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10 Most Common Business Plan Mistakes, Updated for 2016

top10planningmistakesOver the weekend, a Quora user asked me to list common mistakes that people make when developing a business plan.

I’ve done that post from time to time, and it seemed like a good time to do it again.

Here’s my list of most common business plan mistakes for 2016:

1. Misunderstanding the business objective.

All businesses need plans to set strategy, tactics, milestones, tasks, and essential numbers.

Not all businesses need plans to show to investors or bankers. They don’t have to be traditional formal plans for most businesses, but they do have to be lean business plans that are about managing change.

Plans themselves are useless, but planning is essential. Plans should be made to fit business objectives.

2. Not doing the plan at all, because it’s supposedly too hard.

That stems from #1 above.

3. Doing (and including) too much.

Real business plans are to run business, not just to communicate to outsiders.

They last only a few weeks. They are lean. They don’t have any descriptions or summaries that won’t be used. They take hours, not weeks or months, to do. They are never finished because they are revised every month or so.

And a plan for internal use has no need to describe in text what everybody in the organization already knows, such as backgrounds of the management team. Plans for businesses that already know their market, and make decisions without additional market research, don’t need to include, much less prove, their markets.

4. Overestimating profits.

It’s amazing how often this happens.

In a world where healthy normal businesses make six percent, eight percent, 10 percent or so profits on sales, half the business plans I see in angel investment mode project profits of 40 percent or more.

Really, half. Crazy.

People think we (angel investors) are supposed to be impressed, when what that really means is not understanding the business very well, and underestimating expenses.

5. Naked numbers.

Numbers mean very little without the stories that give them reality.

Don’t bother putting numbers to markets or potential markets without going bottoms up through the assumptions. Numbers always change. Work with the assumptions.

6. Percent-of-total-market forecasts.

Useless. Nobody gets a tiny percent of a huge market.

Successes get meaningful percentages or nothing. Huge markets are almost always poorly defined. The only sales forecasts that count are those based on assumptions, like traffic, PPC, conversions, channels, sales cycles, something real.

Bottoms up only, never top down.

7. Startups trying to compete on price.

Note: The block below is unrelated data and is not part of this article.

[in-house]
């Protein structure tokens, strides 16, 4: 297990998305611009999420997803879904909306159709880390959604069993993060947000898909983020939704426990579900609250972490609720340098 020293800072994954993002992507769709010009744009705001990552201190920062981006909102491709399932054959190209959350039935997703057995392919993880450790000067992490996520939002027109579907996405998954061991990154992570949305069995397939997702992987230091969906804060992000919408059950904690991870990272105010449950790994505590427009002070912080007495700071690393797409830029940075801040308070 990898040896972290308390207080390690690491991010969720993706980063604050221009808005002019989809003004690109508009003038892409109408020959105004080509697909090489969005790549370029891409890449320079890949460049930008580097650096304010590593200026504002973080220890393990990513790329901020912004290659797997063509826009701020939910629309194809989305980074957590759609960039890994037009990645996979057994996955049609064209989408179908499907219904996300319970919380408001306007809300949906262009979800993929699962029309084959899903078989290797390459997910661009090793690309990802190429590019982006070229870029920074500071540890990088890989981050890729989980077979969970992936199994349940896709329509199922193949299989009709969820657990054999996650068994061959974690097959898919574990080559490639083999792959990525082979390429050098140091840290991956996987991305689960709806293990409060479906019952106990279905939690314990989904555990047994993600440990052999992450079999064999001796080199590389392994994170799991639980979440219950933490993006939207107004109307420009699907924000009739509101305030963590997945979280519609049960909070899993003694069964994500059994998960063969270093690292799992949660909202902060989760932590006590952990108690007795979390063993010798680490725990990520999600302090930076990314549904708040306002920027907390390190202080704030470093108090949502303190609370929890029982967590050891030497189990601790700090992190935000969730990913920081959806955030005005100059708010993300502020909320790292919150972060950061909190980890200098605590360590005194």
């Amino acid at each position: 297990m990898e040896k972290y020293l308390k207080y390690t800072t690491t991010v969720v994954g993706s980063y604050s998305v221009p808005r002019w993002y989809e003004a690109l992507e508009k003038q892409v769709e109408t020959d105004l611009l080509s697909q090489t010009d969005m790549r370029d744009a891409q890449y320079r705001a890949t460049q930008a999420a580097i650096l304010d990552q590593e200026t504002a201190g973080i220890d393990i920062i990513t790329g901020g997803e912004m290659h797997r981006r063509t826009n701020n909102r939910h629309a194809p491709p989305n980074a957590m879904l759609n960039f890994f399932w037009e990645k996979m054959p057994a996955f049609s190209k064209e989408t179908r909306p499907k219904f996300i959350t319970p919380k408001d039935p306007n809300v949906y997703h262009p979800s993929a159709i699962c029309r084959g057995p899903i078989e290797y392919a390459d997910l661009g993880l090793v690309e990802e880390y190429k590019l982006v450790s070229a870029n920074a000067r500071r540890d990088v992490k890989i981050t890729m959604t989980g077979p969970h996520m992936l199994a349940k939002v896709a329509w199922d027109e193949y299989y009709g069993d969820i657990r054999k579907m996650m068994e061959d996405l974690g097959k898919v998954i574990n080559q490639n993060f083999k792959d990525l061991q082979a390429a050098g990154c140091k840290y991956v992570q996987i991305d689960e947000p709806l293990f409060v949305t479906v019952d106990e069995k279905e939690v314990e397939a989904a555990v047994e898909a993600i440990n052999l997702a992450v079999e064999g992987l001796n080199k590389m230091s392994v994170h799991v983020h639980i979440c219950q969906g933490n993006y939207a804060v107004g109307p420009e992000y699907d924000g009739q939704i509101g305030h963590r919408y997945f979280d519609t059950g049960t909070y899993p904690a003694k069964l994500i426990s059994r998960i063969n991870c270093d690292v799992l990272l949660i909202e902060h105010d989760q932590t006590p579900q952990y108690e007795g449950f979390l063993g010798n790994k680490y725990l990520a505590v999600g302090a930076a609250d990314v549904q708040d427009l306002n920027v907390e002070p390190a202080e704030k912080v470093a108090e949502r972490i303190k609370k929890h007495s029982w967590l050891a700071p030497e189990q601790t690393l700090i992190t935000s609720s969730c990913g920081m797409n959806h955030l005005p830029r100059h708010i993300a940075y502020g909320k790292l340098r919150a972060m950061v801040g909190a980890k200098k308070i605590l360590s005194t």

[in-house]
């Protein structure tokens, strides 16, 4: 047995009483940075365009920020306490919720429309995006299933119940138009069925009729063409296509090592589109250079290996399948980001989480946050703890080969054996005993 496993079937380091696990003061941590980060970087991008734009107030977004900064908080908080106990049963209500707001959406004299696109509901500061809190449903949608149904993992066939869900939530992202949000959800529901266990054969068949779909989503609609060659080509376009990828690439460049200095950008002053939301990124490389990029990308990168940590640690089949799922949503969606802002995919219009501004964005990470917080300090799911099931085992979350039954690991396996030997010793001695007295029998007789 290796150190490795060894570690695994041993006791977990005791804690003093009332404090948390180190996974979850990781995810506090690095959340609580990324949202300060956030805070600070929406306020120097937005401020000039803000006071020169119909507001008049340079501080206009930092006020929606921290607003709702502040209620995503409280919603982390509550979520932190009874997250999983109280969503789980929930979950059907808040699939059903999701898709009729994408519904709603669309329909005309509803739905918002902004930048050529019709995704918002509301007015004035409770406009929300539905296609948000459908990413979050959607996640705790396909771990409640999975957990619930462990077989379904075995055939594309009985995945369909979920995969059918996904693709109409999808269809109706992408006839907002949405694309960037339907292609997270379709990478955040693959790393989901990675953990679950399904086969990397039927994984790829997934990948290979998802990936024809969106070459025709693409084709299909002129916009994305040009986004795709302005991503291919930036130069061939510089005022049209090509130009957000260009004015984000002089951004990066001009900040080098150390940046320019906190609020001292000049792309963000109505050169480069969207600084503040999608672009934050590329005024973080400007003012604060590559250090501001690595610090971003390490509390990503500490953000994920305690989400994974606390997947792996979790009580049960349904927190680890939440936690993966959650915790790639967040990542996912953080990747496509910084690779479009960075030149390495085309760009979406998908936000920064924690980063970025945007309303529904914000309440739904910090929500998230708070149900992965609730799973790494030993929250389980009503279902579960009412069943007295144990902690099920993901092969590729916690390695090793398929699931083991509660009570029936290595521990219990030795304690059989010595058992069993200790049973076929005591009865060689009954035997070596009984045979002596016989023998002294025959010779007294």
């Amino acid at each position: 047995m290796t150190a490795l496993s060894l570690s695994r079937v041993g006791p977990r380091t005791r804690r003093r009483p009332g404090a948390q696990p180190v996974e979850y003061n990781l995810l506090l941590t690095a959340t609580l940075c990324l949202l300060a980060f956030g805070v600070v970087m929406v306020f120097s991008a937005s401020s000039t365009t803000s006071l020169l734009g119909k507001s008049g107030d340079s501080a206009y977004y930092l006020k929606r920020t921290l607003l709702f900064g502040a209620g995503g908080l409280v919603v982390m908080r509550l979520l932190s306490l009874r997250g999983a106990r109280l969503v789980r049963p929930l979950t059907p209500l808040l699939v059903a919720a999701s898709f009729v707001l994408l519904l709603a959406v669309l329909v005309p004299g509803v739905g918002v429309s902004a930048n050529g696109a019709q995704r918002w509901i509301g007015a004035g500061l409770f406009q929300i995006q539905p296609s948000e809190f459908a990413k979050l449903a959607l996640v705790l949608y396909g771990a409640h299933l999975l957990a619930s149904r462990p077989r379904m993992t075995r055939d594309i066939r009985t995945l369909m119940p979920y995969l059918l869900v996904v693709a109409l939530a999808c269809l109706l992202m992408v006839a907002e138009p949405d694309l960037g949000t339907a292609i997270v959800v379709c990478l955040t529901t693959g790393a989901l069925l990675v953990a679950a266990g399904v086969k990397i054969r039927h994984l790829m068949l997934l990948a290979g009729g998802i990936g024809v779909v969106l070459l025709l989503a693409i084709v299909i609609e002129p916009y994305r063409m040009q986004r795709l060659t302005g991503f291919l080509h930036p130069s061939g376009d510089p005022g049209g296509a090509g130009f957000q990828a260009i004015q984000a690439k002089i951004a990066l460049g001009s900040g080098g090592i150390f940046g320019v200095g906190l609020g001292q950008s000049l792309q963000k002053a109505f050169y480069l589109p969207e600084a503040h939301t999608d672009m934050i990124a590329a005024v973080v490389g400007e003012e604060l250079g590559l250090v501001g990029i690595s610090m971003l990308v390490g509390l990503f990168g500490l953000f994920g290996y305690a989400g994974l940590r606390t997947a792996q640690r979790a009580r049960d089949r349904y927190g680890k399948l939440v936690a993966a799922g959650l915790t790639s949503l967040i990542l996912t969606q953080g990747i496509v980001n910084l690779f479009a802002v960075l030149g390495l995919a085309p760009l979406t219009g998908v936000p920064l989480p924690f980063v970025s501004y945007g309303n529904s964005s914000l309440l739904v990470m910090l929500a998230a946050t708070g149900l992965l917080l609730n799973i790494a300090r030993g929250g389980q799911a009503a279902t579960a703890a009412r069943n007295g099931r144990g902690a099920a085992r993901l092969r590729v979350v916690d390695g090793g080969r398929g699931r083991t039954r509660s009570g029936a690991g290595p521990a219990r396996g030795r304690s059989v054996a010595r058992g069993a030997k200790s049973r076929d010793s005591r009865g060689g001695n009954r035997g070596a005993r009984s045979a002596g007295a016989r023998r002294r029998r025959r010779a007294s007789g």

You’ll fail. Don’t be the low-price spread. That takes big-branding capital.

Find a lucrative small market segment that appreciates value, and differentiate. Build a story that sizzles.

8. Showing off your knowledge.

I hate the plans that try to show how much founders know.

If your technology takes that much explaining I’m going to just skip to your resumé to decide whether (or not) you know what you’re doing.

This is business. Get to the business of it.

9. Vague, hand-waving at big concepts.

Plans need specifics, when and what, how much, and who.

If it doesn’t have major milestones, tasks, and metrics, it’s just cotton candy.

10. Stupid trite claims.

Half the plans I saw last year (about a hundred or so) claimed to be game changing or disruptive.

Don’t say it. Show it. Let the readers lay the labels on you. That’s way better.

The source on this, the original question and answer, are on Quora here:

What are some common mistakes that people make when developing a business plan?


  • Researcher says:

    I am a sales manager. at the end of last year, i created a sales plan that projected a 35% growth on 2015. My GM initially indicated he wanted a 50% growth plan. I am older and, admittedly, tend to be a bit pessimistic. what would be a good rule of thumb for growth? a decent healthy average?

    • Tim Berry says:

      Research thanks for the question, but that’s way too case case specific to answer. It depends on industry, place in the life cycle, resources, attitude towards profits, and other factors. If you take some composite of publicly traded companies you’d get something in the single digits, but then more for tech companies. Most established companies I’m aware of would be very happy with double digit growth, so 35% sounds really great. But I know very well two different companies for which 50% would be disappointing.

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